Ron Erhardt and Ray Perkins envisioned an offense based around an attitude known as "smash-mouth football" when they were assistant coaches for the Patriots in the 1970's. But does anyone think of Weis' system or the New England Patriots as "smash-mouth"? Although the philosophy has changed a bit, the concept of "ball control" is still the fundamental backbone of the Erhardt-Perkins scheme.
So how will this manifest itself on the field for the 2010 Chiefs?
The 2010 version of the Erhardt-Perkins scheme is a mix between many different philosophies, from "Air Coryell" to "West Coast" and "The Spread". And if you look down the roster you will see the offense is set up specifically for a balanced and versatile attack.
Weis is the new mastermind of KC's offense.
The average weight for an NFL offensive lineman is between 300-320 depending on the style of offense and position on the line. The Chiefs went out and signed some lineman on the lighter side during free agency.
In Guard Ryan Lilja (290lbs) and Center Casey Weigman (285lbs) they add speed and quickness, to couple with some of their brutes in Offensive Tackle Ryan O'Callaghan (330lbs) and Guard Brian Waters (320lbs). Left Tackle Branden Albert is the epitome of versatile at his new slim weight of 316lbs, which will give Weis a plethora of options.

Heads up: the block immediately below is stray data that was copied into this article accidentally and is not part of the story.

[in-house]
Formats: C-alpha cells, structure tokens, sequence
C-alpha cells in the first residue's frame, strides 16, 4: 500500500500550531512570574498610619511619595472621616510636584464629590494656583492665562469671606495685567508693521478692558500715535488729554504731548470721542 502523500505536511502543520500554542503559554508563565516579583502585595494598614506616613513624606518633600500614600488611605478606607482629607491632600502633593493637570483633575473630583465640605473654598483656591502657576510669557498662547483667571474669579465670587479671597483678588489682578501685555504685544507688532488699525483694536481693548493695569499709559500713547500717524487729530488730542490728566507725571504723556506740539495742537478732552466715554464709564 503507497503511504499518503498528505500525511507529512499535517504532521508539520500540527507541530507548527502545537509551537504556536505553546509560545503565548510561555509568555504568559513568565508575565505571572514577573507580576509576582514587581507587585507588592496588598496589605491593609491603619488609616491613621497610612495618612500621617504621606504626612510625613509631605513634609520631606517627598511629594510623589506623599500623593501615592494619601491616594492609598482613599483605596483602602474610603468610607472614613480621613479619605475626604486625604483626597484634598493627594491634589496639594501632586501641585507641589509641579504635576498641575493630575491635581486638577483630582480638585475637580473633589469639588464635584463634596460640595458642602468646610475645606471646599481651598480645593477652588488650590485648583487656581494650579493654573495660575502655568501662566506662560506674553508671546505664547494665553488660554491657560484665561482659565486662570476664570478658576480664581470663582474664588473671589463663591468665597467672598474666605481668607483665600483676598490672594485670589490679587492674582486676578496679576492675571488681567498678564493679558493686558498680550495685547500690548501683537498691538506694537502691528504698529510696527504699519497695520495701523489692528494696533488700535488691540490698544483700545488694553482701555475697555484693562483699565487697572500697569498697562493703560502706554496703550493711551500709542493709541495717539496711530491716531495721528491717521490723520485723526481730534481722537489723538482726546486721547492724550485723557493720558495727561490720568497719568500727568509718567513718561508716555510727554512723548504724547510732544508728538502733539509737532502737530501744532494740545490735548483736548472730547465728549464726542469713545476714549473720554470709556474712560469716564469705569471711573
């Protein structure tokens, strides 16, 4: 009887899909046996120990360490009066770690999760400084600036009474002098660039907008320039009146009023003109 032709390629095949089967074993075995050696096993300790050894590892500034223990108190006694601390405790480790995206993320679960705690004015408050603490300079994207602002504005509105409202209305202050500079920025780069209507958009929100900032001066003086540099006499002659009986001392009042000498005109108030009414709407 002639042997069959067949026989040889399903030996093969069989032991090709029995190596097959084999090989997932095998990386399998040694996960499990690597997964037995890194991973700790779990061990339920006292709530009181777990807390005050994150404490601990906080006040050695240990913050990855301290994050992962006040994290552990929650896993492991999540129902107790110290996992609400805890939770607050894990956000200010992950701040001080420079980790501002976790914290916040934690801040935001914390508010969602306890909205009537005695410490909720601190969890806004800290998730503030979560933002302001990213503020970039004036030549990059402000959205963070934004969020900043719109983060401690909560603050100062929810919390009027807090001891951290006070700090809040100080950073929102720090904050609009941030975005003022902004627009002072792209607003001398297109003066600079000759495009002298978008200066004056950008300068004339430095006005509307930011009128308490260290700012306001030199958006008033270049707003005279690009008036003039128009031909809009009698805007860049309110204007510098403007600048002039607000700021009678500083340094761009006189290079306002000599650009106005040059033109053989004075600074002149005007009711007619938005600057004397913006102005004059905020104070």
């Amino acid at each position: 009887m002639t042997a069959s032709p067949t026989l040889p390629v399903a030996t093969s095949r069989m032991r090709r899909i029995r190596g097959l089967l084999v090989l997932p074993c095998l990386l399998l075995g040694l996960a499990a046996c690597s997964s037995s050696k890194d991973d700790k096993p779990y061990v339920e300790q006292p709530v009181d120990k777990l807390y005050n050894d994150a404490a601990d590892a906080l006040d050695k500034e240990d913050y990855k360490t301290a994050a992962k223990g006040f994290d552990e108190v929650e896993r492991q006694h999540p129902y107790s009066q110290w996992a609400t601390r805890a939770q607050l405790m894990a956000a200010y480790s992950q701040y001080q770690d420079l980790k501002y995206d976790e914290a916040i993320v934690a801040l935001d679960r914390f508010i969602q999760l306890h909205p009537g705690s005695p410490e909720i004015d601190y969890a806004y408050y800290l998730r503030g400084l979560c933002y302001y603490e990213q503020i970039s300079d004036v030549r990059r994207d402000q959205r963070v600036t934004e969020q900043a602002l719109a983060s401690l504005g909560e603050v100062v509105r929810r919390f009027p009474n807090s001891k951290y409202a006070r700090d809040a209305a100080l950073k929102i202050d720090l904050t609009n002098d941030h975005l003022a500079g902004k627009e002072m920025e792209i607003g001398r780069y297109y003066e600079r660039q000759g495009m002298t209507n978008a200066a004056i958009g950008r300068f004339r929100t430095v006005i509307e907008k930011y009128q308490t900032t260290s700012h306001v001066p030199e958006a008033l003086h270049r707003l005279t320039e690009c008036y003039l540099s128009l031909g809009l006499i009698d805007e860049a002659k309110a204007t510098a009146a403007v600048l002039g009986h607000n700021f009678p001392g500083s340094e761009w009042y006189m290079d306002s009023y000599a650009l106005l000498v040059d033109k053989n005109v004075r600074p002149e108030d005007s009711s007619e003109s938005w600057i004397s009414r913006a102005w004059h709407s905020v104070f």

The Chiefs added veteran Running Back Thomas Jones to the mix this offseason to give them that "smash-mouth" style running game to add to the finesse and speed of Jamal Charles.
Thomas Jones offer a power running option for Weis.
The addition of WR/RB Dexter McCluster and TE Tony Moeaki round out the offensive threats, allowing the Chiefs to attack any defense in a variety of different ways depending on what is presented.
The reading of the defense will be the duty of Wiegmann and Quarterback Matt Cassel. Weis' system is set up for versatility to expose the weaknesses of a defense while changing the foundation of offense on the fly.
So will the Chiefs be known as a passing or rushing team?
It will depend on what the defense allows. Some days the offense will put up big numbers on the ground, and on others you may see Cassel passing for over 300 yards. Ultimately, the name of the game is possessions and first downs.
As the season progresses, if the time of possession clock is heavily in the Chiefs favor, it will be a good indication that Weis' scheme is working to perfection.